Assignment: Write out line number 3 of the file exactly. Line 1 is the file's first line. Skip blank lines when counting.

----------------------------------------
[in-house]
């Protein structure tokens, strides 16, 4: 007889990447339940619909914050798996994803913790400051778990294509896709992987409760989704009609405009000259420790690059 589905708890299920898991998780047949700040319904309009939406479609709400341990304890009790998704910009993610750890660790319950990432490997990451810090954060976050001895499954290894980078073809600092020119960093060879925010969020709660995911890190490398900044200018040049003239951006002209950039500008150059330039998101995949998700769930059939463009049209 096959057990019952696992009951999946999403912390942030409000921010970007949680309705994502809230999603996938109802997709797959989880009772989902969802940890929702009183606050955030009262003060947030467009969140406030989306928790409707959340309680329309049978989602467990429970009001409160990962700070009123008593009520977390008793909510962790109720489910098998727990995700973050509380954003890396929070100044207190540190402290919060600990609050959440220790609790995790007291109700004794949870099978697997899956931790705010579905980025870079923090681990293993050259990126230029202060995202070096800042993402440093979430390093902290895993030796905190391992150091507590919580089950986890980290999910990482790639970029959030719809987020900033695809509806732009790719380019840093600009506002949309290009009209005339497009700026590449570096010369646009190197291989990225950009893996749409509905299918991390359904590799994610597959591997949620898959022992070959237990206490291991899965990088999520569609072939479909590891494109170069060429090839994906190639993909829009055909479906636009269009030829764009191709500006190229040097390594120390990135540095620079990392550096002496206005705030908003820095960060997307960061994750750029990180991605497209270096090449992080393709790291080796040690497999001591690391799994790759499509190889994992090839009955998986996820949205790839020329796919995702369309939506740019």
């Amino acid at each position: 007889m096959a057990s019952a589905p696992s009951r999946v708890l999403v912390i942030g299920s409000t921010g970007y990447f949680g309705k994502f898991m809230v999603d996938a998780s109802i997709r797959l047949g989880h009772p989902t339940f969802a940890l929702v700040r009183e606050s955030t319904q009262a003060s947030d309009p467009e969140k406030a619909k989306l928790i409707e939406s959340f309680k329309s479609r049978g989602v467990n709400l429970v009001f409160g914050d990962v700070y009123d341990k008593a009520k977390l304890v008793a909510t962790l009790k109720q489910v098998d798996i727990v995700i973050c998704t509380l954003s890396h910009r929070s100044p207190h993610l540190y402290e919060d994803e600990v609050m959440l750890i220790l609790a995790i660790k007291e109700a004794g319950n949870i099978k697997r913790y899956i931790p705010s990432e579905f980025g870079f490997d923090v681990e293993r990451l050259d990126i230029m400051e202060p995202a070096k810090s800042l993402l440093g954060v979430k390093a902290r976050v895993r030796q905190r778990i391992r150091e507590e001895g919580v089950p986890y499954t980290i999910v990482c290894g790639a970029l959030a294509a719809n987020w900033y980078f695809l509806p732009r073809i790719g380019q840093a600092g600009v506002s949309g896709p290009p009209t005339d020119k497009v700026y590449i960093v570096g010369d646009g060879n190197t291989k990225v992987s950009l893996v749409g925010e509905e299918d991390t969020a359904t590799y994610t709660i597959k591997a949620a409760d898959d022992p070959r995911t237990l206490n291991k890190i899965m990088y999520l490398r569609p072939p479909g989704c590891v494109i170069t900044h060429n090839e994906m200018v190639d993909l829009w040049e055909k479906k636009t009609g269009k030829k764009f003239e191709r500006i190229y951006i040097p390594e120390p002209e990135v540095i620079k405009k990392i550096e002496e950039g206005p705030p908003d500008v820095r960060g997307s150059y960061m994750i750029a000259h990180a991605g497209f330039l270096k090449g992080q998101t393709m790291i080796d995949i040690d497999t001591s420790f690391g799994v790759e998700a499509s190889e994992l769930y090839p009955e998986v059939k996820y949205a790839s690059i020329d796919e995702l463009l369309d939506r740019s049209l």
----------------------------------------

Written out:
């Amino acid at each position: 007889m096959a057990s019952a589905p696992s009951r999946v708890l999403v912390i942030g299920s409000t921010g970007y990447f949680g309705k994502f898991m809230v999603d996938a998780s109802i997709r797959l047949g989880h009772p989902t339940f969802a940890l929702v700040r009183e606050s955030t319904q009262a003060s947030d309009p467009e969140k406030a619909k989306l928790i409707e939406s959340f309680k329309s479609r049978g989602v467990n709400l429970v009001f409160g914050d990962v700070y009123d341990k008593a009520k977390l304890v008793a909510t962790l009790k109720q489910v098998d798996i727990v995700i973050c998704t509380l954003s890396h910009r929070s100044p207190h993610l540190y402290e919060d994803e600990v609050m959440l750890i220790l609790a995790i660790k007291e109700a004794g319950n949870i099978k697997r913790y899956i931790p705010s990432e579905f980025g870079f490997d923090v681990e293993r990451l050259d990126i230029m400051e202060p995202a070096k810090s800042l993402l440093g954060v979430k390093a902290r976050v895993r030796q905190r778990i391992r150091e507590e001895g919580v089950p986890y499954t980290i999910v990482c290894g790639a970029l959030a294509a719809n987020w900033y980078f695809l509806p732009r073809i790719g380019q840093a600092g600009v506002s949309g896709p290009p009209t005339d020119k497009v700026y590449i960093v570096g010369d646009g060879n190197t291989k990225v992987s950009l893996v749409g925010e509905e299918d991390t969020a359904t590799y994610t709660i597959k591997a949620a409760d898959d022992p070959r995911t237990l206490n291991k890190i899965m990088y999520l490398r569609p072939p479909g989704c590891v494109i170069t900044h060429n090839e994906m200018v190639d993909l829009w040049e055909k479906k636009t009609g269009k030829k764009f003239e191709r500006i190229y951006i040097p390594e120390p002209e990135v540095i620079k405009k990392i550096e002496e950039g206005p705030p908003d500008v820095r960060g997307s150059y960061m994750i750029a000259h990180a991605g497209f330039l270096k090449g992080q998101t393709m790291i080796d995949i040690d497999t001591s420790f690391g799994v790759e998700a499509s190889e994992l769930y090839p009955e998986v059939k996820y949205a790839s690059i020329d796919e995702l463009l369309d939506r740019s049209l």